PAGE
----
Does Returning Reduce Your Fantasy Return?

George Kritikos


When evaluating players before the start of a fantasy season, the last thing I think about is their contribution to the return game. The recent news that C.J. Spiller will be a primary kick returner for the Buffalo Bills was predictably met with yawns and indifference. However, should that really be the case?

A returner, whether it is for punts or kickoffs, is subjected to additional punishment with little fantasy contribution outside of a return touchdown (unless you are in a league that rewards return yardage). So does that extra responsibility cause a player to become less effective in their offensive role and do they have a diminished role in the offense based on their contribution to the return game? These are the questions that will be examined with a recommendation on how to treat these players in the future.


When looking to examine the impact of being a returner, there are several thresholds that had to be put in place. Knowing teams employ multiple returners, it is important to focus on players who are large contributors on special teams. As such, a player needed to be a top 50 returner in a given year; defined by the number of returns, yardage, and touchdowns. Similarly, a player had to finish as a top 50 fantasy scorer at their position that same year.

When looking at the 2007-2013 seasons, there were a total of 29 players who produced 43 instances falling under the aforementioned guidelines. Of the 29 players, 17 were wide receivers and the remaining 12 were running backs.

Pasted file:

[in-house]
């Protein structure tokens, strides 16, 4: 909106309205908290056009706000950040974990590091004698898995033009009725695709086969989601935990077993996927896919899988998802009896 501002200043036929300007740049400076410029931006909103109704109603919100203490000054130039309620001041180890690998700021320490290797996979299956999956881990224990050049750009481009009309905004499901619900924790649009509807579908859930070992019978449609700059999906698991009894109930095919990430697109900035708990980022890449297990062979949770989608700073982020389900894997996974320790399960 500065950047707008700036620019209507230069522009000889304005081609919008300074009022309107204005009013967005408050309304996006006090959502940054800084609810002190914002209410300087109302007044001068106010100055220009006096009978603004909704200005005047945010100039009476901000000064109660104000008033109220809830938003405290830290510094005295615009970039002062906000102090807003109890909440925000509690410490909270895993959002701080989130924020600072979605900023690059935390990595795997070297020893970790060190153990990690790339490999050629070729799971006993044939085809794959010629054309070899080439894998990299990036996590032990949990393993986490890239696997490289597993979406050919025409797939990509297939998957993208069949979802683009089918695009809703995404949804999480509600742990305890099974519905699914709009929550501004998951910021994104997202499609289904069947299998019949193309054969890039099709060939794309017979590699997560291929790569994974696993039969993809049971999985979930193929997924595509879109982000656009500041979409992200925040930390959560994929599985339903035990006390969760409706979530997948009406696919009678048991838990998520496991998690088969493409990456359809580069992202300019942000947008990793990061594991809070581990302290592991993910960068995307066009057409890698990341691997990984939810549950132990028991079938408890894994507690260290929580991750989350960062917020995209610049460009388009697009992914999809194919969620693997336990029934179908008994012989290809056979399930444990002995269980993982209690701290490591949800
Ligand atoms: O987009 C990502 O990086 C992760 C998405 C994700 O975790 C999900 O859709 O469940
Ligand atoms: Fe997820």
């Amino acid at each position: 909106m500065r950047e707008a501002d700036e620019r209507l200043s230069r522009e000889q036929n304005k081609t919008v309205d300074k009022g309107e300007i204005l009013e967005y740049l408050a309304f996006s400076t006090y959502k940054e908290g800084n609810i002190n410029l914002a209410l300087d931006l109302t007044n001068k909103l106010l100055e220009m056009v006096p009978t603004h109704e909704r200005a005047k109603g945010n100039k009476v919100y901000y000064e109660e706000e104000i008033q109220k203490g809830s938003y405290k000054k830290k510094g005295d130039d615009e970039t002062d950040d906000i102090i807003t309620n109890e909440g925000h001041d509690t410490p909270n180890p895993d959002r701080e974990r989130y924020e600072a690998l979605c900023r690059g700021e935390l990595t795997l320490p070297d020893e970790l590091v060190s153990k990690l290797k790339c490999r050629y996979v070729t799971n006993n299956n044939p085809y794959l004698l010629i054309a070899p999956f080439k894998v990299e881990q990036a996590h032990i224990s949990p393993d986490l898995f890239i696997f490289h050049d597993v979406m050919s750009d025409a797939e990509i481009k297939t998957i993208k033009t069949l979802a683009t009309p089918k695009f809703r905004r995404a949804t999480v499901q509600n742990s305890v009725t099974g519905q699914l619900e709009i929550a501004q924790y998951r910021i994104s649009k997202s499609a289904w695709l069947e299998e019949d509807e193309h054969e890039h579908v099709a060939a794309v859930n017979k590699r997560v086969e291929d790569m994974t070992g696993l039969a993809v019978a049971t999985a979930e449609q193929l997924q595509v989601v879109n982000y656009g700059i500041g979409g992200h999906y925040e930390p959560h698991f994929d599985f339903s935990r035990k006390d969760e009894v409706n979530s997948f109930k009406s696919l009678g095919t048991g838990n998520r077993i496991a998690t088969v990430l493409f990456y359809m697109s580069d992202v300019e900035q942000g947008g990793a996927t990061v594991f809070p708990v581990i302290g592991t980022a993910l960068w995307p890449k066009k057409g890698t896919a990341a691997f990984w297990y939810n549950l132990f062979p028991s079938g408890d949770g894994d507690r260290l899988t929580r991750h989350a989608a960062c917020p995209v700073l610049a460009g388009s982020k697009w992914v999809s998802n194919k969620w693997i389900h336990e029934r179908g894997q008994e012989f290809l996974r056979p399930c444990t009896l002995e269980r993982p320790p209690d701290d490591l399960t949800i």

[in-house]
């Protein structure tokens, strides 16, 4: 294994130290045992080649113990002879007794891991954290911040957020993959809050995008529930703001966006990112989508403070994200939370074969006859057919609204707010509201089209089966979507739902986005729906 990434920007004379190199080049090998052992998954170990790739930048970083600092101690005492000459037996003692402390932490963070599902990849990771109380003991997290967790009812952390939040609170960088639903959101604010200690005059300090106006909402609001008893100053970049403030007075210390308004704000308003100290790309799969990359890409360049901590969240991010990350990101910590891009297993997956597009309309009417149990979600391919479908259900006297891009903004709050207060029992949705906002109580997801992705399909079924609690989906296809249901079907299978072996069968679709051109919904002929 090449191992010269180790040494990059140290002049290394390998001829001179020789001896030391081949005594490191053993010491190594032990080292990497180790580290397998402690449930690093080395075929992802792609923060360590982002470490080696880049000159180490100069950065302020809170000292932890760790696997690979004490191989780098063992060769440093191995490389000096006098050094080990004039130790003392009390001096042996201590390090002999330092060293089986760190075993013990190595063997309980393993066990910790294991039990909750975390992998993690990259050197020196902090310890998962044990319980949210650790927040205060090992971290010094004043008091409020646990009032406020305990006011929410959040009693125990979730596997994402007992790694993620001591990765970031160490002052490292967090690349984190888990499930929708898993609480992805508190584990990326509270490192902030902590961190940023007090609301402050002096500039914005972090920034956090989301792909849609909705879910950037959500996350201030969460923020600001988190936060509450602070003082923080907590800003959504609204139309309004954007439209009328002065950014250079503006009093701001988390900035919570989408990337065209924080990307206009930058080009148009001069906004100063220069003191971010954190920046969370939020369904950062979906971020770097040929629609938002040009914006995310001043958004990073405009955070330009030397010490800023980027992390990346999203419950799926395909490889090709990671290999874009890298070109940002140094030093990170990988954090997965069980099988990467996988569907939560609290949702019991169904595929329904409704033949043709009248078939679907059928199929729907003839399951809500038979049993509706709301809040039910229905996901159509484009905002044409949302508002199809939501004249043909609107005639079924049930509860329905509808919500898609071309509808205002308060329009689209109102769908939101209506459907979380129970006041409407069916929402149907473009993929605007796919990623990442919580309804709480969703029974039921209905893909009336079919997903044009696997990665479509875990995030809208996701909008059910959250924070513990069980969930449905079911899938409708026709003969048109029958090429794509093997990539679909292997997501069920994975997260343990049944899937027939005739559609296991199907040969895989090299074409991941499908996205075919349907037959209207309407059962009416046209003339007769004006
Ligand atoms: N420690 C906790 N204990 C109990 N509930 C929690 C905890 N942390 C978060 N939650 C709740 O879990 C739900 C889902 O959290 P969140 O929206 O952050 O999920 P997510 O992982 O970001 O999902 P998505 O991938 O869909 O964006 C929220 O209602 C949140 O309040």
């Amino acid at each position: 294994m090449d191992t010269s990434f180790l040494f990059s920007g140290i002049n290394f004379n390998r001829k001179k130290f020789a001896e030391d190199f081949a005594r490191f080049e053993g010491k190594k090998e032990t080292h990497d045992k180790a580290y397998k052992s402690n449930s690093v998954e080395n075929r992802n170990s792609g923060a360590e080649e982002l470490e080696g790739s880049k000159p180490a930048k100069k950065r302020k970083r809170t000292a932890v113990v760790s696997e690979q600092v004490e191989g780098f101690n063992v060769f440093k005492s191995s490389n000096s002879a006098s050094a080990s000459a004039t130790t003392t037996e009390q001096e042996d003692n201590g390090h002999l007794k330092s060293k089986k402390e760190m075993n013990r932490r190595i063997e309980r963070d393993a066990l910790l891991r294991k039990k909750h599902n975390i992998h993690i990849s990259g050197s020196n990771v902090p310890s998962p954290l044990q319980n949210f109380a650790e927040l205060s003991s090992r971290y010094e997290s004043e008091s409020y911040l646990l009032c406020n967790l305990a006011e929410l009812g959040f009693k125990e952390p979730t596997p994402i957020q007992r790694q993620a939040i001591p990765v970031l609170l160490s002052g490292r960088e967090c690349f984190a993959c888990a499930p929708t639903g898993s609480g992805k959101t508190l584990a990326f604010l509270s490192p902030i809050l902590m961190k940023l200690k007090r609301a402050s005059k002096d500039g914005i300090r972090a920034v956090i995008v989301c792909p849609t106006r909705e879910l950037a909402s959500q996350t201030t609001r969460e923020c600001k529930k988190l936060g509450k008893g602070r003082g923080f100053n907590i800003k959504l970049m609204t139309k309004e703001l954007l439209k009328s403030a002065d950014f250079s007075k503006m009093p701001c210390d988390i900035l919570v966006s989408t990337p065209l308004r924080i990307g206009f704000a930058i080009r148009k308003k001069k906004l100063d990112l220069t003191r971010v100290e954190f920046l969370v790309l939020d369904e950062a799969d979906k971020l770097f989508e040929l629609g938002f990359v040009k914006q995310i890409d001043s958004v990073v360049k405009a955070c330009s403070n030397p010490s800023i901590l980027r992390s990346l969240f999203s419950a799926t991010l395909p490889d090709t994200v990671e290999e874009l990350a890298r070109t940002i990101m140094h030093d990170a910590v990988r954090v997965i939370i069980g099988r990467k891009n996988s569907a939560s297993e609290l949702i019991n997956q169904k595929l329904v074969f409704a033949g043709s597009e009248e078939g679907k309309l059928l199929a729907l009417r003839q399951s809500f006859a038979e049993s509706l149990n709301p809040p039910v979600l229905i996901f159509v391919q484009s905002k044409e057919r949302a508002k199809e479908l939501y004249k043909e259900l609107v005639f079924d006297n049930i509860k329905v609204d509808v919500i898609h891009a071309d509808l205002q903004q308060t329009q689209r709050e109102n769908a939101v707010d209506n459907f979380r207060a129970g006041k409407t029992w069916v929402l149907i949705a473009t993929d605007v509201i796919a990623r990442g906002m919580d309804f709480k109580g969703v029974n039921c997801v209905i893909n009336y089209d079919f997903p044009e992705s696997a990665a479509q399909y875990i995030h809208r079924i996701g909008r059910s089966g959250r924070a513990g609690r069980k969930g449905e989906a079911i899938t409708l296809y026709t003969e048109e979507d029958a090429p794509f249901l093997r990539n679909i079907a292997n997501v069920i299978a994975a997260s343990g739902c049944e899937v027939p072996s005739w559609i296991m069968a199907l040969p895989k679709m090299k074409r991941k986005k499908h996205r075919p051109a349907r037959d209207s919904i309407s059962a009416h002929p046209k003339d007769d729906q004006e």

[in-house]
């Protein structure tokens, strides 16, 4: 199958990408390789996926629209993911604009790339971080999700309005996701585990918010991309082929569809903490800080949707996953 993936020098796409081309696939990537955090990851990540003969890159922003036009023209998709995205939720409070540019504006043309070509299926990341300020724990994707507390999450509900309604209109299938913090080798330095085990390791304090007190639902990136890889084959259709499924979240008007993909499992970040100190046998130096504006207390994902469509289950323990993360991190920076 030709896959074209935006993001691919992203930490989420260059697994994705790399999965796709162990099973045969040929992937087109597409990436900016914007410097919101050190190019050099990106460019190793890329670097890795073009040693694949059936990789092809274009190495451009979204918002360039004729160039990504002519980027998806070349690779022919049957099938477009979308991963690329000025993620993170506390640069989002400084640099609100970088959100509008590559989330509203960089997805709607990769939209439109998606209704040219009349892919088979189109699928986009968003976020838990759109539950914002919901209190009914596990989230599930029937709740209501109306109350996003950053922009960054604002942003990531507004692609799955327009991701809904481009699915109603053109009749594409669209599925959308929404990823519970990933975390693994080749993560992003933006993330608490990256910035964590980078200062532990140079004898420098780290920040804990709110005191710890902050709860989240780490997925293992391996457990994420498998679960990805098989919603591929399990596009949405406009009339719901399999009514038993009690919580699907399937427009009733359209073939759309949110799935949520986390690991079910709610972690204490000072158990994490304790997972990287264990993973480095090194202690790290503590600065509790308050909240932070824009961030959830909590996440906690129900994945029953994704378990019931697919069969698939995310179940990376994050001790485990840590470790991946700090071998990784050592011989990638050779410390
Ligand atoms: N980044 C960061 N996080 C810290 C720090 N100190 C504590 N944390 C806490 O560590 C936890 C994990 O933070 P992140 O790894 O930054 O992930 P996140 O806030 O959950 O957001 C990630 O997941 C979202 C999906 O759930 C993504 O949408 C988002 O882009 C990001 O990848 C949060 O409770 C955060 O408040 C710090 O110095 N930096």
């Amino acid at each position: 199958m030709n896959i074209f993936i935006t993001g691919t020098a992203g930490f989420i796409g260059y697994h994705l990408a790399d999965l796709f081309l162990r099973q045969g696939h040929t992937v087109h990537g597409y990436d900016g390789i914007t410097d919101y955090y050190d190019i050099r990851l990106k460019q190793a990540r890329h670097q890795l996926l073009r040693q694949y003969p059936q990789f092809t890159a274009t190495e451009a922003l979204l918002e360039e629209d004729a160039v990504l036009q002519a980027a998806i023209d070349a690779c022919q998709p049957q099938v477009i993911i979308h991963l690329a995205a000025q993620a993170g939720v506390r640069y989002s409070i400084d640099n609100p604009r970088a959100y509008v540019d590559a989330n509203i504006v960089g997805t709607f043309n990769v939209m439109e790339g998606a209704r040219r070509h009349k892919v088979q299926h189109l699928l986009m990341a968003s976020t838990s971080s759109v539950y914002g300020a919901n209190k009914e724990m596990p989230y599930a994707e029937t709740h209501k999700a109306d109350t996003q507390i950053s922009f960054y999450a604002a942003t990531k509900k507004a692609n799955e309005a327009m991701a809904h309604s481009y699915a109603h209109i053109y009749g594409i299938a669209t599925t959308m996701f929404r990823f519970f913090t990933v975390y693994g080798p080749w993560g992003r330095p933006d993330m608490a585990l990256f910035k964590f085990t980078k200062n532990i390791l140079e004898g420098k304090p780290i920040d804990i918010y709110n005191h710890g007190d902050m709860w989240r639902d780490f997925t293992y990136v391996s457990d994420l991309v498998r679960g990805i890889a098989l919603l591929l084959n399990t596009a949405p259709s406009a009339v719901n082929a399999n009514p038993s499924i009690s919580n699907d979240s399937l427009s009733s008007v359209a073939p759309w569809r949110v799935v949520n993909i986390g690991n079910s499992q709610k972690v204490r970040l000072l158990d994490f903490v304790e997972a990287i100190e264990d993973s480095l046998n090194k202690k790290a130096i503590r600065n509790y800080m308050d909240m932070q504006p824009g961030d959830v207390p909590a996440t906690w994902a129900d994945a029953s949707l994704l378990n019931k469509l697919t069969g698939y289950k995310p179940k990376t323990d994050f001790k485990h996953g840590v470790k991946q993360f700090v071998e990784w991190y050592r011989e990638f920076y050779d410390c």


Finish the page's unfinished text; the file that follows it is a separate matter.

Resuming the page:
Those 43 seasons are broken down by game to examine the changes in performance regarding offensive and return statistics. What results below is the aggregation of that information to help answer the posed questions.

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Looking at the highest level, let’s examine if we see a variance in performance when a player fields a return. Below takes a look at games where a player does not have a single return compared to those where he receives at least one.


Players see about a 50% chance they will outperform their seasonal average fantasy points when they also have a return. Compare that to the 60% likelihood a player outperforms their average when they do not have a return in the game – this suggests that the rigors of the return game can impact the offensive part of the game.

Going a step further, how does the number of returns impact the likelihood of an above average game? Looking below, zero returns remains the highest probability of success with one return showing the next highest percentage.


On the flip side, we see sub 50% success rates (as defined by an above average game) for any multi-return tiers. This again enforces the idea that increased work in the return game impacts offensive output.

Now, does that decrease in offensive output result from decreases in efficiency (e.g. yards per carry lower) or is usage to blame for the lower fantasy performance? The short answer, which is shown below, is a change in usage by return level.